Combining Photoshop layers losslessly

PhotoshopIf you have the occasion to combine all your layers in your Photoshop document, yet still have access to all the layers at the same time, you can use this little trick to do it. Create a new blank layer on top of all your other layers and hit Command + Shift + Option + E. This merges all the visible layers onto that new layer you created AND keeps all the old layers intact for further adjustment.

Add round corner effects to any path in InDesign

Did you know the Corner Effects feature in Adobe InDesign works on ANY corner, not just rectangular shapes? You can get a rounded corner effect on a path shaped like an L – without having to hand draw it with the Bezier Curve tool to edit it for the effect.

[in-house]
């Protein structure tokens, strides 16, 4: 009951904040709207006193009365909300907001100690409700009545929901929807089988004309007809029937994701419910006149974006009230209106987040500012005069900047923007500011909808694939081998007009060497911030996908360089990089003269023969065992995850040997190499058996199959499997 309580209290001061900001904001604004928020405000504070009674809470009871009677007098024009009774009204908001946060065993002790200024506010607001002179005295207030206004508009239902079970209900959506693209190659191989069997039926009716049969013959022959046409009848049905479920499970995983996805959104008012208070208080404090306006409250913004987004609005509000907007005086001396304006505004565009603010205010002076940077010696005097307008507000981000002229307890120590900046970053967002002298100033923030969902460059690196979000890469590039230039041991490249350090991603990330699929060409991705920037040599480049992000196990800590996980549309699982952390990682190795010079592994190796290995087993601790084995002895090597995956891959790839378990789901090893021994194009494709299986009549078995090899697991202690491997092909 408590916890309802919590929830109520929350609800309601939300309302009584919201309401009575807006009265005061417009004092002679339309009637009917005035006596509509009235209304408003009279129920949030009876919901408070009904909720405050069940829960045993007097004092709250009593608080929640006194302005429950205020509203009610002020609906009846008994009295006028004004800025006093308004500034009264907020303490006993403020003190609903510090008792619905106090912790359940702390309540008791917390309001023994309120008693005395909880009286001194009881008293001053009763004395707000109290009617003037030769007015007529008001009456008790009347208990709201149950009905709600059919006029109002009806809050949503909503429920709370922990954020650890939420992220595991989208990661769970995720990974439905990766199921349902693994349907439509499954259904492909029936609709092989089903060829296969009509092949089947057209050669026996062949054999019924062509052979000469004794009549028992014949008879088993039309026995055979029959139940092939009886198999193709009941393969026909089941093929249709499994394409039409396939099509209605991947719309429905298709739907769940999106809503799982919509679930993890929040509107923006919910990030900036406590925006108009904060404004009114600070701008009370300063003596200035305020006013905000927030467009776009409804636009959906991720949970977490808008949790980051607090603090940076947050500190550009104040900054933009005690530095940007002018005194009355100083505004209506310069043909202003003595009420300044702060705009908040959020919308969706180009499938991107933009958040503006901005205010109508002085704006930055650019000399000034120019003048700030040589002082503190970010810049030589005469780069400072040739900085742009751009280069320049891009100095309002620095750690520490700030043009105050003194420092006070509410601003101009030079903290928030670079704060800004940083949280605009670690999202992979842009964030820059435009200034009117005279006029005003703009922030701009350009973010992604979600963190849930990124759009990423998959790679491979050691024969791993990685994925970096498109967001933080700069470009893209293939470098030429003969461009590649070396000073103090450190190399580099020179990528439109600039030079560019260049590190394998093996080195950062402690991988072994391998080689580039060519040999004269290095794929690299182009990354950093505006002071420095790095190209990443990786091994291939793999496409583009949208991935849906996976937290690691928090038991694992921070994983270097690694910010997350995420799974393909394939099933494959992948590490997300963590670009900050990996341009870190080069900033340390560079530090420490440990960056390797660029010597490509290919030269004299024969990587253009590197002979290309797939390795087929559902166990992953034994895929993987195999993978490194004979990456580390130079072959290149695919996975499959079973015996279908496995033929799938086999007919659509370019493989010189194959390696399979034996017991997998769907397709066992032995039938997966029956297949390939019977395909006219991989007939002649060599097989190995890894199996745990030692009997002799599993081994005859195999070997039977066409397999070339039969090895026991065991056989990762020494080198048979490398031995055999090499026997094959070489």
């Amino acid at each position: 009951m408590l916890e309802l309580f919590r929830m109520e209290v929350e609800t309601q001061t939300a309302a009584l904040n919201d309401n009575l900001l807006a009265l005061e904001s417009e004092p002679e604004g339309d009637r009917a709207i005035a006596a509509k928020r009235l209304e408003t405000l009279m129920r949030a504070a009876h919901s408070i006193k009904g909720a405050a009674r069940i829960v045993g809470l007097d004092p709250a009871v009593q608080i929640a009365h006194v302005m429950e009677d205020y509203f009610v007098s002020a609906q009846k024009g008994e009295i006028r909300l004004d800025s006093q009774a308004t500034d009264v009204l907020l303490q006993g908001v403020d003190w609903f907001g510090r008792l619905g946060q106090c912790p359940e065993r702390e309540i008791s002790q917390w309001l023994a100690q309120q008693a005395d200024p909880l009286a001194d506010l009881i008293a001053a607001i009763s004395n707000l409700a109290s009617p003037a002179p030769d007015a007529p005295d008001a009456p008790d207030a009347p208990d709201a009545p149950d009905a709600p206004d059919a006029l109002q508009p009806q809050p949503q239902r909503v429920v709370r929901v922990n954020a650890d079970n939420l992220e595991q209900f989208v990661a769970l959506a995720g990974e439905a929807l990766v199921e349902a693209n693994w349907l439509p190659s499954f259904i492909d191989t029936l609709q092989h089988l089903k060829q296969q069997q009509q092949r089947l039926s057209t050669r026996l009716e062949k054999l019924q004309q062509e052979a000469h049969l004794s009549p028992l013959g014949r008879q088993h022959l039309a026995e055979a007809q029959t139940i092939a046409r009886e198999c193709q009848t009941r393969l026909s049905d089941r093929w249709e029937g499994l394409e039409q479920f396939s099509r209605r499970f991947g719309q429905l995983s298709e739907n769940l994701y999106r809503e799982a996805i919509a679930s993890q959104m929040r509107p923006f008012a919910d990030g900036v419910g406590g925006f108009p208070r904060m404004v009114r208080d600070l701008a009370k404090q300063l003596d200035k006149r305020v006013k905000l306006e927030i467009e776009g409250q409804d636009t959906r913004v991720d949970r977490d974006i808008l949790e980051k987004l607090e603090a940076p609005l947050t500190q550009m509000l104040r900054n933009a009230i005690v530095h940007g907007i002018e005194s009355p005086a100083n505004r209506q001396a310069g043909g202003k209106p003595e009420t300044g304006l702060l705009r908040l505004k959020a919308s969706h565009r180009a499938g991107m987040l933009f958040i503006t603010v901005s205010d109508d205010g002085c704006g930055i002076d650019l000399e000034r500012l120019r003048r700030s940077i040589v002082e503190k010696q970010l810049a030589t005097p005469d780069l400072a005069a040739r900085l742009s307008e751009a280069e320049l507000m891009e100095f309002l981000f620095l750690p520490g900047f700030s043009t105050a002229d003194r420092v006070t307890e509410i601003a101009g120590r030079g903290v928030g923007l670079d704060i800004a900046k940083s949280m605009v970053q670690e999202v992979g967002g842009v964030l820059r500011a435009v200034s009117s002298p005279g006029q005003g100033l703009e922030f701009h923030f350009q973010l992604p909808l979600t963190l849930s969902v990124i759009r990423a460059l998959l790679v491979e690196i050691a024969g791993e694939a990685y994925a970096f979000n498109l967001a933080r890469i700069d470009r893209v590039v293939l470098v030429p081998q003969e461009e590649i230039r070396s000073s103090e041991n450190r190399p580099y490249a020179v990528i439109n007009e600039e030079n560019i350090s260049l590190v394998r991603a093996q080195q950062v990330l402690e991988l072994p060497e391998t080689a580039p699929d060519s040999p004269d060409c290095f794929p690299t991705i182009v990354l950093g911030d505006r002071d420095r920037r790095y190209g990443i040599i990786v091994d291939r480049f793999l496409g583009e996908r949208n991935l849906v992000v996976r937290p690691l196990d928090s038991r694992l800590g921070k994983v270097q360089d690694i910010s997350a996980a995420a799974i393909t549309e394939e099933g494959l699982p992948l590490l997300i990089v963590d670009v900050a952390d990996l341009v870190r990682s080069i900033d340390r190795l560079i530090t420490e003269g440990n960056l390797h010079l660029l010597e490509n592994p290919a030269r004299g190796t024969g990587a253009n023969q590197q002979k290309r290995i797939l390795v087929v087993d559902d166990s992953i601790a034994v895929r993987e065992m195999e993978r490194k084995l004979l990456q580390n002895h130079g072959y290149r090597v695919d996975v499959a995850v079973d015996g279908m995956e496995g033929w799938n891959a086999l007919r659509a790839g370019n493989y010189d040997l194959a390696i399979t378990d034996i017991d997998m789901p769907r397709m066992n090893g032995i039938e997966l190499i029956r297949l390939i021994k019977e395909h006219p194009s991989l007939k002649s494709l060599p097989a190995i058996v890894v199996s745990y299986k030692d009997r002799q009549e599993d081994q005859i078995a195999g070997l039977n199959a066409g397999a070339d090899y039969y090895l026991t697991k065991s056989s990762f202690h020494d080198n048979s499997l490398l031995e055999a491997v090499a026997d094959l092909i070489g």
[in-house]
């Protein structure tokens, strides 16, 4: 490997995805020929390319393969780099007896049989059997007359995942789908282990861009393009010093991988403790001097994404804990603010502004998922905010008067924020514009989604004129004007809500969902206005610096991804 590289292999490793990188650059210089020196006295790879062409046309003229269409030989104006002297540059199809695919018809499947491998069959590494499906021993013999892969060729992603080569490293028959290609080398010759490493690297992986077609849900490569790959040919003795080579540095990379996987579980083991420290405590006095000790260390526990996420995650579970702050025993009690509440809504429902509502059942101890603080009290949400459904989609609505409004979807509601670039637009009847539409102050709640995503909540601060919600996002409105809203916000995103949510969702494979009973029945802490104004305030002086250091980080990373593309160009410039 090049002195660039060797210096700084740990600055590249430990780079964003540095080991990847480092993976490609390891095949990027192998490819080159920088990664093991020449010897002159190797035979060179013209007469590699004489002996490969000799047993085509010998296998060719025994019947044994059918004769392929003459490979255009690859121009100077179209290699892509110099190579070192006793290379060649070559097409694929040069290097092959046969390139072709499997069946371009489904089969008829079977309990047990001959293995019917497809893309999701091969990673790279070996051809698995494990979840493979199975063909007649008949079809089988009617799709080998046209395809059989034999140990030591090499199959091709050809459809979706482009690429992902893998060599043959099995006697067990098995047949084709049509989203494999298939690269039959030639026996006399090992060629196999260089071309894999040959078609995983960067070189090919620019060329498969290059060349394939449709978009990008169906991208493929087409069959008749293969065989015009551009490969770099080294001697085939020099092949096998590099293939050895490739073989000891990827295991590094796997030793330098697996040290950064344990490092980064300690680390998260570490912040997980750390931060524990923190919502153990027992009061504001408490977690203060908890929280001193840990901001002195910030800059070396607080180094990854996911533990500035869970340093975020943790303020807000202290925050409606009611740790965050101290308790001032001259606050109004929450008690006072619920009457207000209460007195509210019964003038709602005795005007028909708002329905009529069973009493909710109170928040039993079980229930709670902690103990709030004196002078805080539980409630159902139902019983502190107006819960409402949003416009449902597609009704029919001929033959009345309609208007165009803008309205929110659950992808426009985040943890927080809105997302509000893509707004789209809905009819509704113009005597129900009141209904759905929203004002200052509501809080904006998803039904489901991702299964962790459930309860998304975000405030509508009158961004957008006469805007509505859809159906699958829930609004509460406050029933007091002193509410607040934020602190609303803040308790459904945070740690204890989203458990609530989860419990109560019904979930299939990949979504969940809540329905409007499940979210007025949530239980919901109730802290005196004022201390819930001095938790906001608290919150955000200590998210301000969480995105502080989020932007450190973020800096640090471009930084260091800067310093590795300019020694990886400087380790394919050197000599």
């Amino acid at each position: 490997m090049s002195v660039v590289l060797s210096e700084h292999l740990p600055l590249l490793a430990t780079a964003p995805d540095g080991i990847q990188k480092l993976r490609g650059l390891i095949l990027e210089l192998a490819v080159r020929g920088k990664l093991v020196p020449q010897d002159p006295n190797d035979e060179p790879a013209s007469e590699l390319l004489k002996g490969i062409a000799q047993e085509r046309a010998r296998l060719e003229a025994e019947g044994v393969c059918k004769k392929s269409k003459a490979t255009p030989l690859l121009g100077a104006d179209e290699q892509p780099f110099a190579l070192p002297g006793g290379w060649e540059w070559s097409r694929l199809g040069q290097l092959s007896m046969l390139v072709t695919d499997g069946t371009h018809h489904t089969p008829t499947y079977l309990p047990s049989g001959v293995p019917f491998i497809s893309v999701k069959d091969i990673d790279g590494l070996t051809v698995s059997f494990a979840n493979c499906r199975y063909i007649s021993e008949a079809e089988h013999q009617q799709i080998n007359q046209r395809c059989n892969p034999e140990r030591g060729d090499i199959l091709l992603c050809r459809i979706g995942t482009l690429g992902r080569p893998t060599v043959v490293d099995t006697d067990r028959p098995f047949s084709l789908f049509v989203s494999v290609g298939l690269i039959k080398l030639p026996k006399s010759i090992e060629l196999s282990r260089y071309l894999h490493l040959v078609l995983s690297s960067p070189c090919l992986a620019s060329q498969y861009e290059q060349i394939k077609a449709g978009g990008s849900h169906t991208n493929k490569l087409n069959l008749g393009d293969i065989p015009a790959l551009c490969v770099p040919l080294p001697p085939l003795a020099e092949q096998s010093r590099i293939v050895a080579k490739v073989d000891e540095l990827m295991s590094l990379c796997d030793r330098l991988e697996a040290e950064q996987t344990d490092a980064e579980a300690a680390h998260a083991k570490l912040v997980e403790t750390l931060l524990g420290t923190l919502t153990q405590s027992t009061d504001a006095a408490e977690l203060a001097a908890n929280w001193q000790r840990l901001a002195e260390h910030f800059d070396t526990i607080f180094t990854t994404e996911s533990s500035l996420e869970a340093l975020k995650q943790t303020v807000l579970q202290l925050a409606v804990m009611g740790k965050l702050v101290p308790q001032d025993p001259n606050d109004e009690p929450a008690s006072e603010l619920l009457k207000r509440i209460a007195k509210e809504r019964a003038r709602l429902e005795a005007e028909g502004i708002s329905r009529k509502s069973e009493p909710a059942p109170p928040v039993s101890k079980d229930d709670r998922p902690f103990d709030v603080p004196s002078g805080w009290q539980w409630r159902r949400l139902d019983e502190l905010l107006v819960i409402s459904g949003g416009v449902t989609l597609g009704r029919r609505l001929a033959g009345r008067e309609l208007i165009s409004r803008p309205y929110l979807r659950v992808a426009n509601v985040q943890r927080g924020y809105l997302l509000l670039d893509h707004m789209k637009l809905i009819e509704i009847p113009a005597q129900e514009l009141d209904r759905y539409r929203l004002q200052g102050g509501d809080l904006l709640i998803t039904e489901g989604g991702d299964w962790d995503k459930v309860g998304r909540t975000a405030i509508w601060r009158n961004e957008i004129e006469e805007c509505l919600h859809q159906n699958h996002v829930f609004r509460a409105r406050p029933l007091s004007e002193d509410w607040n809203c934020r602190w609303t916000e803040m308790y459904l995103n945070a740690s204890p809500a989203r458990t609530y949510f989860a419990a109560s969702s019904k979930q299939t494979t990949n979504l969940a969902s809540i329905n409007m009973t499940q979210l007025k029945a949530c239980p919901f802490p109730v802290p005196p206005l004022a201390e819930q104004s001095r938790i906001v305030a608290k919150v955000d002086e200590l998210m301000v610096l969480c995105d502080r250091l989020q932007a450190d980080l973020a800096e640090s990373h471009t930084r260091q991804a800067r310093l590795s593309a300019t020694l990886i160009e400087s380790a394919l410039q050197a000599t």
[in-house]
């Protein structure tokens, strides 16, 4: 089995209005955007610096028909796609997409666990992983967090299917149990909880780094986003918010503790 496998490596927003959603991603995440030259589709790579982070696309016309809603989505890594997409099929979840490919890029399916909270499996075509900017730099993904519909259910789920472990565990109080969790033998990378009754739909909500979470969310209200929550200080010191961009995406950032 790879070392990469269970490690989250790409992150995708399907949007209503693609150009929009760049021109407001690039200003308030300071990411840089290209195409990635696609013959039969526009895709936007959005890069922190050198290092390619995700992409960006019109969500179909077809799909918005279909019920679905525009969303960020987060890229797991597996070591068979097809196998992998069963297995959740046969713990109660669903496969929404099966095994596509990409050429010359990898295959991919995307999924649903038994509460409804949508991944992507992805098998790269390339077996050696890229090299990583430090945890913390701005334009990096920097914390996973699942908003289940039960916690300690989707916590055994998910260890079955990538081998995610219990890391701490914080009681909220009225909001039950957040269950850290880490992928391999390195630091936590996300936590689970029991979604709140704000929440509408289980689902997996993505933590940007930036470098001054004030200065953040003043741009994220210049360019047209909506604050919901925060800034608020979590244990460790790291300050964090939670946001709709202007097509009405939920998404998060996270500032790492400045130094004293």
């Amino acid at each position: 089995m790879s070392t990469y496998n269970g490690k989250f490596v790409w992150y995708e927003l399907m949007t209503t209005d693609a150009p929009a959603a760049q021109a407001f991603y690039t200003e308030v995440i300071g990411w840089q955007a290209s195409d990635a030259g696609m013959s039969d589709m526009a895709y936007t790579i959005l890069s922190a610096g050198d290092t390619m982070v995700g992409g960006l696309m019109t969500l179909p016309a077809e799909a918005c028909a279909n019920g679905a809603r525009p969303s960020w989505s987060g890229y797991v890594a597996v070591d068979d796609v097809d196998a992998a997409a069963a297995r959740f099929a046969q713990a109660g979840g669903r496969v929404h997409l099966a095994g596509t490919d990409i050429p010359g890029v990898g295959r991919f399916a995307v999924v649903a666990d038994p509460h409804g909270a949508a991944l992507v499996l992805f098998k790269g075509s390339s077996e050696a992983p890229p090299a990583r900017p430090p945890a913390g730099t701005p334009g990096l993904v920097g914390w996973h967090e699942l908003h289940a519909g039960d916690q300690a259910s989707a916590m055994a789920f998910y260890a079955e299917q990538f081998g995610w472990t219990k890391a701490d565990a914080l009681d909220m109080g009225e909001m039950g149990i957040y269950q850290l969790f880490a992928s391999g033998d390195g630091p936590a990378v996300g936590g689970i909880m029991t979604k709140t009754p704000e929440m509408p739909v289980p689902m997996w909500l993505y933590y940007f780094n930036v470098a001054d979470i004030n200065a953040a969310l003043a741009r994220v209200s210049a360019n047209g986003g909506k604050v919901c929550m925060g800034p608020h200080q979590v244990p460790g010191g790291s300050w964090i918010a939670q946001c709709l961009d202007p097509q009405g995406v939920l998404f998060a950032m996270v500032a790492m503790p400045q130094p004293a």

OSX Dashboard keyboard shortcut

OS X Dashboard

OS X Dashboard

Once you’ve used F12 to view your opened Dashboard widgets, it’s a pain to have to grab the mouse and click the “+” sign to open the Dashboard bar to view other widgets you have installed. Luckily, there is a keyboard shortcut: Command = (equal). This will toggle the Dashboard bar on and off.

Adjust skin tones in Photoshop easily

One of the most difficult color adjustments to do is skin. Too much red and you look sunburnt, not enough and your skin takes on a shade of yellow that can only be compared to an infants dirty diaper after eating peas. In the photo below, the handsome devil on the right looks pretty good, but that ugly guy on the left looks like he spent a little too much time in the sun the day before.

Original image with redish skintones

Original image with redish skintones